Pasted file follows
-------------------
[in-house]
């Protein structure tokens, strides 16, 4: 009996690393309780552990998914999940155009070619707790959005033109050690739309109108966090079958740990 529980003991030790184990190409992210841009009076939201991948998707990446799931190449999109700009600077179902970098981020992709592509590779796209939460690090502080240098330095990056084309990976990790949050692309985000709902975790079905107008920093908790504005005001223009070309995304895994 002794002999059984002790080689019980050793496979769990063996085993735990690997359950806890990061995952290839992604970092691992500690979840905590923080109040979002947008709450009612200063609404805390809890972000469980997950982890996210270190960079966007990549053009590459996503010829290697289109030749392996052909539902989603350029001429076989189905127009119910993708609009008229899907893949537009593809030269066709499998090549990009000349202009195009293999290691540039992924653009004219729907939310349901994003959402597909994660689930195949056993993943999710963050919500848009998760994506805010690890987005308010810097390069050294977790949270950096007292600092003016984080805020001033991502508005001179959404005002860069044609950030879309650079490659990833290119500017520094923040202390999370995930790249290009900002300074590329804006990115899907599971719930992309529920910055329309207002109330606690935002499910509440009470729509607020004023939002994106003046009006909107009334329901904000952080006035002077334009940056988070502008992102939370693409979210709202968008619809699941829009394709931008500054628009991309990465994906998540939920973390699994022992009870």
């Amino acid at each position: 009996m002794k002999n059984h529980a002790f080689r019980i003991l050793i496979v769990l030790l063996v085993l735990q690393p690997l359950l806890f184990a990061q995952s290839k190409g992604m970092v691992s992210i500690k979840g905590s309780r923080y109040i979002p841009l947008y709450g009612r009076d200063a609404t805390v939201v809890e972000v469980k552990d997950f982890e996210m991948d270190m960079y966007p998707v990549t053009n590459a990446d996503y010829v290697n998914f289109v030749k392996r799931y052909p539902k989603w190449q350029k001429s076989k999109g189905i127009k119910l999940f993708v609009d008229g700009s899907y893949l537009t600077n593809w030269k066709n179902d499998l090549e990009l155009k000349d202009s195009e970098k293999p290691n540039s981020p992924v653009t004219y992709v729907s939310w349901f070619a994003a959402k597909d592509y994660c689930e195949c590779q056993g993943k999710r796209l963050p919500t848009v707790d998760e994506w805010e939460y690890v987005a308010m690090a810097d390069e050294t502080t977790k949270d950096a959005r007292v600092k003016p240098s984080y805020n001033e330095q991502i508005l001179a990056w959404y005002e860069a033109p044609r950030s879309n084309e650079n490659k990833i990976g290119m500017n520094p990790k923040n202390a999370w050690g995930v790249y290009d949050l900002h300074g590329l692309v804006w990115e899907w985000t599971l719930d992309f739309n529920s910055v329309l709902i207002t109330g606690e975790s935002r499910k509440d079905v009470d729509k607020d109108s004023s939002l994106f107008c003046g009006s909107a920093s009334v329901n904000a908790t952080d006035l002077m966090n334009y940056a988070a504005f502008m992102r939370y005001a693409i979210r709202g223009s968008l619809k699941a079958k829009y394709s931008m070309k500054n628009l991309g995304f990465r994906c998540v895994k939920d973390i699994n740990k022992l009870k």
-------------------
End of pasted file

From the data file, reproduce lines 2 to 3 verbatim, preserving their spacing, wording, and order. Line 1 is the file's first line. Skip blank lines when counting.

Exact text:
């Protein structure tokens, strides 16, 4: 009996690393309780552990998914999940155009070619707790959005033109050690739309109108966090079958740990 529980003991030790184990190409992210841009009076939201991948998707990446799931190449999109700009600077179902970098981020992709592509590779796209939460690090502080240098330095990056084309990976990790949050692309985000709902975790079905107008920093908790504005005001223009070309995304895994 002794002999059984002790080689019980050793496979769990063996085993735990690997359950806890990061995952290839992604970092691992500690979840905590923080109040979002947008709450009612200063609404805390809890972000469980997950982890996210270190960079966007990549053009590459996503010829290697289109030749392996052909539902989603350029001429076989189905127009119910993708609009008229899907893949537009593809030269066709499998090549990009000349202009195009293999290691540039992924653009004219729907939310349901994003959402597909994660689930195949056993993943999710963050919500848009998760994506805010690890987005308010810097390069050294977790949270950096007292600092003016984080805020001033991502508005001179959404005002860069044609950030879309650079490659990833290119500017520094923040202390999370995930790249290009900002300074590329804006990115899907599971719930992309529920910055329309207002109330606690935002499910509440009470729509607020004023939002994106003046009006909107009334329901904000952080006035002077334009940056988070502008992102939370693409979210709202968008619809699941829009394709931008500054628009991309990465994906998540939920973390699994022992009870």
């Amino acid at each position: 009996m002794k002999n059984h529980a002790f080689r019980i003991l050793i496979v769990l030790l063996v085993l735990q690393p690997l359950l806890f184990a990061q995952s290839k190409g992604m970092v691992s992210i500690k979840g905590s309780r923080y109040i979002p841009l947008y709450g009612r009076d200063a609404t805390v939201v809890e972000v469980k552990d997950f982890e996210m991948d270190m960079y966007p998707v990549t053009n590459a990446d996503y010829v290697n998914f289109v030749k392996r799931y052909p539902k989603w190449q350029k001429s076989k999109g189905i127009k119910l999940f993708v609009d008229g700009s899907y893949l537009t600077n593809w030269k066709n179902d499998l090549e990009l155009k000349d202009s195009e970098k293999p290691n540039s981020p992924v653009t004219y992709v729907s939310w349901f070619a994003a959402k597909d592509y994660c689930e195949c590779q056993g993943k999710r796209l963050p919500t848009v707790d998760e994506w805010e939460y690890v987005a308010m690090a810097d390069e050294t502080t977790k949270d950096a959005r007292v600092k003016p240098s984080y805020n001033e330095q991502i508005l001179a990056w959404y005002e860069a033109p044609r950030s879309n084309e650079n490659k990833i990976g290119m500017n520094p990790k923040n202390a999370w050690g995930v790249y290009d949050l900002h300074g590329l692309v804006w990115e899907w985000t599971l719930d992309f739309n529920s910055v329309l709902i207002t109330g606690e975790s935002r499910k509440d079905v009470d729509k607020d109108s004023s939002l994106f107008c003046g009006s909107a920093s009334v329901n904000a908790t952080d006035l002077m966090n334009y940056a988070a504005f502008m992102r939370y005001a693409i979210r709202g223009s968008l619809k699941a079958k829009y394709s931008m070309k500054n628009l991309g995304f990465r994906c998540v895994k939920d973390i699994n740990k022992l009870k």